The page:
Customer E-Mailed Cake Fell Apart!!

Decorating By cakeladytx Updated 8 Nov 2010 , 3:08am by cakeladytx

cakeladytx Posted 5 Nov 2010 , 7:48pm
post #1 of 47

I had a customer pick up a 3 tier cake today and not even an hour later I get an e-mail that the cake collapsed and that the fondant pieces were falling off. The party is tonight and she is upset she doesn't have a cake. I use bubble straws for supports between my tiers and have never had an issue like this before, so I don't understand why it collapsed.

I tried calling her as soon as I got the e-mail to see if there is any way I can fix it but I am not getting an answer. I sent her an e-mail back when I didn't get an answer for to call me or send me a pic of the cake so I can see if I can fix it.

I don't know if I should offer a refund or not. I moved the cake several times before she picked it up and it was sturdy when I moved it. I am trying to upload pics of the cake but having problems

46 replies
Auryn Posted 5 Nov 2010 , 8:05pm
post #2 of 47

Did you have any kinds of boards in between the cakes??
When they picked it up did you have them sign a release??

How did they transport it??

mjandros Posted 5 Nov 2010 , 8:08pm
post #3 of 47

Make sure she shows you proof (a picture) that the cake fell apart before offering up any type of refund. There are toooooo many folks out there looking to get refunds on cake that "suddenly collapses" but never have the proof to back it up. icon_rolleyes.gif Good luck and keep us posted.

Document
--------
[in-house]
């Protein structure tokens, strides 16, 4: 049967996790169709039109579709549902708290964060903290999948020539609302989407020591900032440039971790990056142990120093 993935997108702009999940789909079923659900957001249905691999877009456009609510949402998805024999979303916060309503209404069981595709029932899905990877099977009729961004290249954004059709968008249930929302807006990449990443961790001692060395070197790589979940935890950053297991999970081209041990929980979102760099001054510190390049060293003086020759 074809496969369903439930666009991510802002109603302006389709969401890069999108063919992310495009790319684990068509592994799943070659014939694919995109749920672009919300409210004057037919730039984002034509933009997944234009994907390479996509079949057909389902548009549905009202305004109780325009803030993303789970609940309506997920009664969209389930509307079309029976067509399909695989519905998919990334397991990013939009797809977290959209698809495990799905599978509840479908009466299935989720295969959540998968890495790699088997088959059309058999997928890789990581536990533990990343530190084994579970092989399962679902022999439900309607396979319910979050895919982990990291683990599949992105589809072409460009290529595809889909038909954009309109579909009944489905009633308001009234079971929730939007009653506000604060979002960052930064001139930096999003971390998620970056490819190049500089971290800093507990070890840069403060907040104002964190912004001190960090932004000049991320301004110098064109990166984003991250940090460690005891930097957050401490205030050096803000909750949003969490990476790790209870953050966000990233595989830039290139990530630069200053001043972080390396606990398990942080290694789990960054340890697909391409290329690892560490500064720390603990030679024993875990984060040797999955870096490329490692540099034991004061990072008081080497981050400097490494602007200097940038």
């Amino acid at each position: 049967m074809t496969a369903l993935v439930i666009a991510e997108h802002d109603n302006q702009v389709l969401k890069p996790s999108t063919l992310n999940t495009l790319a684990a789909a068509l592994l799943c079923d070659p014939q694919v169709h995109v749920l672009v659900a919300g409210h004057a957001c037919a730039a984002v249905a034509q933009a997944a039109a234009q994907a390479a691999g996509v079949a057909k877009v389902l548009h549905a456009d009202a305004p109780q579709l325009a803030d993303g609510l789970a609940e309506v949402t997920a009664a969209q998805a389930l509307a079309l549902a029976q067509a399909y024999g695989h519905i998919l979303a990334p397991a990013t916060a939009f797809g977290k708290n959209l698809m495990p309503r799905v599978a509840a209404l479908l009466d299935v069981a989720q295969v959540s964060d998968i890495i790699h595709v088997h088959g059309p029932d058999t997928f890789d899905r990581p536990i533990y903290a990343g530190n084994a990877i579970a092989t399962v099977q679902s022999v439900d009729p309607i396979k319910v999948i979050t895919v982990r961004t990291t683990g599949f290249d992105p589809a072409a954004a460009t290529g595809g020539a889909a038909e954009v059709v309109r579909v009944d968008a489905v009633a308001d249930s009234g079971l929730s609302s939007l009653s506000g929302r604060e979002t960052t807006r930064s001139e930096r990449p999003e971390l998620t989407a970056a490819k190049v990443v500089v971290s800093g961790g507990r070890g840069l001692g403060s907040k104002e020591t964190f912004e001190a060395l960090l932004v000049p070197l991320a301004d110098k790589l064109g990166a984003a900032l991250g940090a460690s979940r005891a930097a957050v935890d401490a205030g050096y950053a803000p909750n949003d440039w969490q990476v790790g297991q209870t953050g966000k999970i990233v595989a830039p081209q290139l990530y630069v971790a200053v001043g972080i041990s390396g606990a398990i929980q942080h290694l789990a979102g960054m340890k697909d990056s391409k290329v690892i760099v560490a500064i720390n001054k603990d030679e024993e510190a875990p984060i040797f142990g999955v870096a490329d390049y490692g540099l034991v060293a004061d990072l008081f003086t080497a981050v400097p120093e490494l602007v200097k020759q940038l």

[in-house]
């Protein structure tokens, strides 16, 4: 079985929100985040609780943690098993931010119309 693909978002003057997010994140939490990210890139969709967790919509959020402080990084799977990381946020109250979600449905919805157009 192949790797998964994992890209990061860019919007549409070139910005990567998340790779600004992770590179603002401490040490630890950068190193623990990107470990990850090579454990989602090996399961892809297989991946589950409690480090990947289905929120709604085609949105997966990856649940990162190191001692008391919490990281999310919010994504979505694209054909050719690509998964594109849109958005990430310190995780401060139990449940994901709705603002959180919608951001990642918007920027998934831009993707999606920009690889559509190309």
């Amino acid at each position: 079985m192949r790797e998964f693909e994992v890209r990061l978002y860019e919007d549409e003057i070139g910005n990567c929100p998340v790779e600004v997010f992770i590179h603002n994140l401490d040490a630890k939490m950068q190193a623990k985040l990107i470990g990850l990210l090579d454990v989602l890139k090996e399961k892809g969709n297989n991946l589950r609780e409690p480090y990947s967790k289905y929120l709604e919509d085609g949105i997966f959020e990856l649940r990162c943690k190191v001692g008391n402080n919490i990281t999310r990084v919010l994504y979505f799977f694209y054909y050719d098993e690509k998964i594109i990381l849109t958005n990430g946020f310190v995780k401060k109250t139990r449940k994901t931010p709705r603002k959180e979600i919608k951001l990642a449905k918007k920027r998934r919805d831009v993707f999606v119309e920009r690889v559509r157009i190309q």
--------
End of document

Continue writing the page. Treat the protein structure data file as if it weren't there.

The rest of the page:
jo3d33 Posted 5 Nov 2010 , 8:08pm
post #4 of 47

If u can go fix it then I would fix it. If its a matter of construction then yes u need to fix it and maybe give a partial refund. . But if she slammed on the breaks and the cake went flying then that is not your fault and I wouldn't give a refund.

Kiddiekakes Posted 5 Nov 2010 , 8:10pm
post #5 of 47

Sorry this happened..but I would never use bubble tea straws to hold up any cake...IMO just not sturdy enough...Try and fix it if you can get ahold of her...Bummer...

cambo Posted 5 Nov 2010 , 8:39pm
post #6 of 47

Was the cake also doweled thru all layers (I'm sure it was)? I use bubble tea straws religiously, so I don't think that is the problem. As far as the customer picking up a tiered cake, I NEVER allow it unless they insist becaue they don't want to pay for delivery, and even then, they must sign a waiver before the cake leaves my premises. Folks that don't work with cakes the way we bakers do, have no idea how to drive responsibly with them.

I think the fact you offered to fix the cake and called/emailed, is great! It's up to the customer now. Don't assume it's something you did...wait to get the proof/pictures, etc., before offering any money back.

Hope all ends well....((((hugs)))) to you! Keep us posted!

BluntlySpeakingKarma Posted 5 Nov 2010 , 9:10pm
post #7 of 47